Annie's Girls started when My mother Annie Royal gave birth to five daughters, where I am next to the baby and she adopted my father's daughter who both her mother and father preceded her in death. That makes six original Annie's Girls. My mother was loved and she loved a group of women that I grew up with and they also became Annie's Girls.
My mom was a drug user and during her addiction, she contracted HIV and lost the battle at age 53. Growing up with parents that were addicted to drugs caused many hardships for my family and me.
Before my mother's death, I promised her that I would start a non-profit organization in honor of her. She was a beautiful and strong woman whose life was interrupted by drug addiction. I endured many difficulties as a result of the life my mother chose and rather than die in them and with her, I decided to take those things that tried to kill me and help someone else.
About Our Founder
My name is Shree Denise Royal.
I am the proud mother of three adult children and a grateful grandmother of two.
I grew up in the Cabrini Green Projects where my testimonies began.
I am a proud survivor of everything that my charitable foundation consists of.
I am an entrepreneur and a child of God.
I was born to parents who chose drug use as their lifestyle. This lifestyle landed my mother with a drug addiction that lasted until her death at the mere age of 53 due to complications of AIDS. My father took the life of his one year old daughter’s mother and his own at the age of 39.
Growing up, oftentimes we were left home alone with no food and no one to care for us. We didn’t go to school like normal children because of my mother’s drug addiction—she was never around long enough to enroll us in school. I remember not starting school until fourth grade. I didn’t know how to read then.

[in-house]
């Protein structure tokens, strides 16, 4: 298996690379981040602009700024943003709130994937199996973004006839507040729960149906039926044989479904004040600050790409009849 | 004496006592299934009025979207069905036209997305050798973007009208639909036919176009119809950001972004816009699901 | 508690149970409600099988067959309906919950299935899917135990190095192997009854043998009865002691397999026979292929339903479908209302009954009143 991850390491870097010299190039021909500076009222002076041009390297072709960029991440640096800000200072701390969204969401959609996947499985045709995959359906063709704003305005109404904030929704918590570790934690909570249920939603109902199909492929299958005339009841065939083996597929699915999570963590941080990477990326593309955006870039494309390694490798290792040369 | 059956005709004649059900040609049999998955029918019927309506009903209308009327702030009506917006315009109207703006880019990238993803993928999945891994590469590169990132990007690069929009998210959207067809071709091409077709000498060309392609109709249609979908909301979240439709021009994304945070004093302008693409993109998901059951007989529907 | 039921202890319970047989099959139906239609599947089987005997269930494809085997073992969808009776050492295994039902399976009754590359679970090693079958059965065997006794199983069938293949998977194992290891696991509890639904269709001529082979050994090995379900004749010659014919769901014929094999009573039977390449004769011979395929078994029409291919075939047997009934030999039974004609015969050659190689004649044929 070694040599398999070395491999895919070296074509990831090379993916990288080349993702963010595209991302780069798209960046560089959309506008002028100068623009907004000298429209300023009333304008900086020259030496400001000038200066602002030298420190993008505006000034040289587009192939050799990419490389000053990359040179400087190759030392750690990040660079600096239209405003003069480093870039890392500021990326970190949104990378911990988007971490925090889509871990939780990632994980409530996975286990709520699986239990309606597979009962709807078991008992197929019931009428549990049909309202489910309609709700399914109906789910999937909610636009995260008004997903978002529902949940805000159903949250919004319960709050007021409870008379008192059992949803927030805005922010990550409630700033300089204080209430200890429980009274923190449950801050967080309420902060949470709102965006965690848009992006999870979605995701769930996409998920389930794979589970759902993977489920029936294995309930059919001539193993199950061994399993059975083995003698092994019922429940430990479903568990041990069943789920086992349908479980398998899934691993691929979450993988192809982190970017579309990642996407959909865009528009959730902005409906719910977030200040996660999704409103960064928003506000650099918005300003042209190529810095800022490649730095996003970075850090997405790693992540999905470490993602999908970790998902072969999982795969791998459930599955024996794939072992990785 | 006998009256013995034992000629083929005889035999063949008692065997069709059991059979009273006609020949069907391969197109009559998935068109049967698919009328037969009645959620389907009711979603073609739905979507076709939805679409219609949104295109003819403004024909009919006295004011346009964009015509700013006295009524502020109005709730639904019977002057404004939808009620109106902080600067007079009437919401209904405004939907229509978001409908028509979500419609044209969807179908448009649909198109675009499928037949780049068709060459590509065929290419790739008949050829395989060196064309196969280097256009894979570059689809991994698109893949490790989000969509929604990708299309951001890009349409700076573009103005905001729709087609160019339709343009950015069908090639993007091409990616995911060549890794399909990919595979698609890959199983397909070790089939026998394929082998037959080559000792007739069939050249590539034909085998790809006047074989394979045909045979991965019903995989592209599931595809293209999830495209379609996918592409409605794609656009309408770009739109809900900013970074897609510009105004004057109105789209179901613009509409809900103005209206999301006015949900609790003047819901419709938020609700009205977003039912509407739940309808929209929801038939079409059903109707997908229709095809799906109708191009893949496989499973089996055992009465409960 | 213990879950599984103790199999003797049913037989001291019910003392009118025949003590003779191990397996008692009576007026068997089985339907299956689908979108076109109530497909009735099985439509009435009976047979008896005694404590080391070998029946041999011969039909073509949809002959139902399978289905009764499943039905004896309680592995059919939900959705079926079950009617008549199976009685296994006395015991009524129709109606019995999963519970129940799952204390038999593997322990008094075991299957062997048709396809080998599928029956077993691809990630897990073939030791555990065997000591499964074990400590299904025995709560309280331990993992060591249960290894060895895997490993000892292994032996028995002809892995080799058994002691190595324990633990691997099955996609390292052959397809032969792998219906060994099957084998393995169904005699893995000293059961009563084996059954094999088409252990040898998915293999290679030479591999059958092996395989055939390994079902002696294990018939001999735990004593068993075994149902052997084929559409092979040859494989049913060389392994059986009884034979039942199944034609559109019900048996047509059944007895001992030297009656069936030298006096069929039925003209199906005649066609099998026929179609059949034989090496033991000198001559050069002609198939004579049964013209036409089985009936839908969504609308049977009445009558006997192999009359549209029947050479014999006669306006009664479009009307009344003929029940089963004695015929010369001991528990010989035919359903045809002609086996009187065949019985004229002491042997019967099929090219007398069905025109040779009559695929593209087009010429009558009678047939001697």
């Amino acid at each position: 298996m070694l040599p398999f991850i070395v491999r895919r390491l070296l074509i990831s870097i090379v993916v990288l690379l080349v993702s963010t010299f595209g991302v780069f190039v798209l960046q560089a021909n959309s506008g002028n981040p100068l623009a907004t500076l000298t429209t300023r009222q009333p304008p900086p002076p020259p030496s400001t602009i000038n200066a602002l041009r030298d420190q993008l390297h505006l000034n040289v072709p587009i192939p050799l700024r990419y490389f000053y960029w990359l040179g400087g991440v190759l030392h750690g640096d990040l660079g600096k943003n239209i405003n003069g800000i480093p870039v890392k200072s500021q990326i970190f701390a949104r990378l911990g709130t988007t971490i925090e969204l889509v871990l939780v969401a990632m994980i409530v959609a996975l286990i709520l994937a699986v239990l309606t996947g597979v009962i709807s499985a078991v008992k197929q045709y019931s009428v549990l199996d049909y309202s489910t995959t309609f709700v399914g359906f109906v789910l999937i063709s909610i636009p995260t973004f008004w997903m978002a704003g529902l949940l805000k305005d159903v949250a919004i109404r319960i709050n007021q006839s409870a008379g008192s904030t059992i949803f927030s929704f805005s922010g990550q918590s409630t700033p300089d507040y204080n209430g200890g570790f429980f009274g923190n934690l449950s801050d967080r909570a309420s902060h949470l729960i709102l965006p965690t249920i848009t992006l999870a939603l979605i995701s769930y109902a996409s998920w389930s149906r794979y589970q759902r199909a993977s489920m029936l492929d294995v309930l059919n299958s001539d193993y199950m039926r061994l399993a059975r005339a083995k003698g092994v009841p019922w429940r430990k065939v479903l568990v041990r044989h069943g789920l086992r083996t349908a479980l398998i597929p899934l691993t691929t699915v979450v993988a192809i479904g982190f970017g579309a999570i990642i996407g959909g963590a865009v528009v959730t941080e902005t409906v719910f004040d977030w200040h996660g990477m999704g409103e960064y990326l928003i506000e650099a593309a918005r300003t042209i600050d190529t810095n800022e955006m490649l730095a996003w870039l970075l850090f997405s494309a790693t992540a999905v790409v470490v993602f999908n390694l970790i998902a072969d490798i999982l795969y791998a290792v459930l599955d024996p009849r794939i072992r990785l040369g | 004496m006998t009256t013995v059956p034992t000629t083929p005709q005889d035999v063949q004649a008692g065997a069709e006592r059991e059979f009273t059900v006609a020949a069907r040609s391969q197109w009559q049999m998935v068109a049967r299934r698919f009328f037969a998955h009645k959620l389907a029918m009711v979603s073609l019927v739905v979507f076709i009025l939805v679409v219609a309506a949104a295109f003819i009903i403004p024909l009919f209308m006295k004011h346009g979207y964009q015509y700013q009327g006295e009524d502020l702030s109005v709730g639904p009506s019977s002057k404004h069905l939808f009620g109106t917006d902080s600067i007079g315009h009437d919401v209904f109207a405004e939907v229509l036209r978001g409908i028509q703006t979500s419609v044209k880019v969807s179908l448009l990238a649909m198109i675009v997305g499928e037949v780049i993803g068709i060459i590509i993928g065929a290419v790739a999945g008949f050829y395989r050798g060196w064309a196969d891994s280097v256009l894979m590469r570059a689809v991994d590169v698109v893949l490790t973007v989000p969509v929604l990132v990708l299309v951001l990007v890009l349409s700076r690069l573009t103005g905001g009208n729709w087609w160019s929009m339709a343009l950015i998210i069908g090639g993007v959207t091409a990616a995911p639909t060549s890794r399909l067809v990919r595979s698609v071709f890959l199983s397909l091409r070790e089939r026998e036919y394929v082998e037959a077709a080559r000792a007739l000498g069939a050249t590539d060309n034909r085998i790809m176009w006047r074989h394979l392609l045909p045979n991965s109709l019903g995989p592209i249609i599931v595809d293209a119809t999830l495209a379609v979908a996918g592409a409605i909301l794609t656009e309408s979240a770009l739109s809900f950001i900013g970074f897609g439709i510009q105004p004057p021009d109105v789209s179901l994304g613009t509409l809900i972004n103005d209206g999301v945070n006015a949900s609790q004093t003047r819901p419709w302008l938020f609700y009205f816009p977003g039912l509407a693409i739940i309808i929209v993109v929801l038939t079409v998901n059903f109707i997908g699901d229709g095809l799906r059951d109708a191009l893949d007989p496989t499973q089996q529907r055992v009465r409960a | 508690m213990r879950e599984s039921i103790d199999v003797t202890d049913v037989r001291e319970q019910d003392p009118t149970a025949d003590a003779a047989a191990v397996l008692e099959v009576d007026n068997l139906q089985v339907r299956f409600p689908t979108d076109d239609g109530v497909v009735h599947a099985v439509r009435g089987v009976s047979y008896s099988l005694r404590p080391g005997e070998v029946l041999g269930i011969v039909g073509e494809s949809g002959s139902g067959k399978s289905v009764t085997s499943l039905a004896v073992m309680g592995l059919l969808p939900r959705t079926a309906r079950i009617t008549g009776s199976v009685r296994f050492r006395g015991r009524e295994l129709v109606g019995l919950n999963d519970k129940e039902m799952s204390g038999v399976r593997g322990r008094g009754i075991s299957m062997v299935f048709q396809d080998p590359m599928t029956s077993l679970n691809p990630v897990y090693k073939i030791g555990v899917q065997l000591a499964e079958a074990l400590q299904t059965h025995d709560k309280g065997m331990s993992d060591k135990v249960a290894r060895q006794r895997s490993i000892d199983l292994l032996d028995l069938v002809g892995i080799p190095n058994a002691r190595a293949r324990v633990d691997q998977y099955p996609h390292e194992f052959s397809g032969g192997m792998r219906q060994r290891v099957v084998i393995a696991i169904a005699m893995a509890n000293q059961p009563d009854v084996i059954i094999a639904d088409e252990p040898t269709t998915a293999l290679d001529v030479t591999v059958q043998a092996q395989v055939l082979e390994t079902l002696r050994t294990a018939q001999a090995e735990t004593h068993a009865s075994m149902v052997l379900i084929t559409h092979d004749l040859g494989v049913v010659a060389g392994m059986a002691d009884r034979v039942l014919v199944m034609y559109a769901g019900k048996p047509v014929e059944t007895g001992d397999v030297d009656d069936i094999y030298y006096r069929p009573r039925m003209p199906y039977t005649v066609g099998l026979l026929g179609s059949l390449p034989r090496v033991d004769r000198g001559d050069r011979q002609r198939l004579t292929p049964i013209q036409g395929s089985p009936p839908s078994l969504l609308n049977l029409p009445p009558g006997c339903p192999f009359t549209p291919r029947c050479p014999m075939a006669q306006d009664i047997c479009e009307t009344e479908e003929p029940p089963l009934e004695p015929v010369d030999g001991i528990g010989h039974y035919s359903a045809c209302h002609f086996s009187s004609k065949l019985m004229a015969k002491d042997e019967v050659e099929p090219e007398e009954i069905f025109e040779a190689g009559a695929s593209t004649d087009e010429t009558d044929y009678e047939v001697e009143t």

At 16, I moved in with my first boyfriend and the domestic violence started. He would beat me until he was satisfied, leaving me with black eyes and bruises everywhere. He intentionally made me look and feel unattractive so I could never leave him. I needed a way out. So I decided to have my first child to get public housing, to be free from the abuse, to hope.
At 28, I went back to school and obtained my GED. I wanted to show my children that anything was possible.
At 34, I watched my mother slowly deteriorate from this vicious disease. When she was on her deathbed, I promised her that I would start a non-profit organization to honor our lives.
Today, it is my heart’s desire to help disadvantaged individuals because I still remember wanting help from someone when my sisters and I were eating from our garbage can and asking our neighbors to borrow bread that we had no idea when we would be able to repay. I still remember crying out for help on the inside because I was too scared and ashamed to ask for help when he put his hands on me. And I still remember wanting someone—a mother figure, to hold me and say that things are going to be alright.
Founder & CEO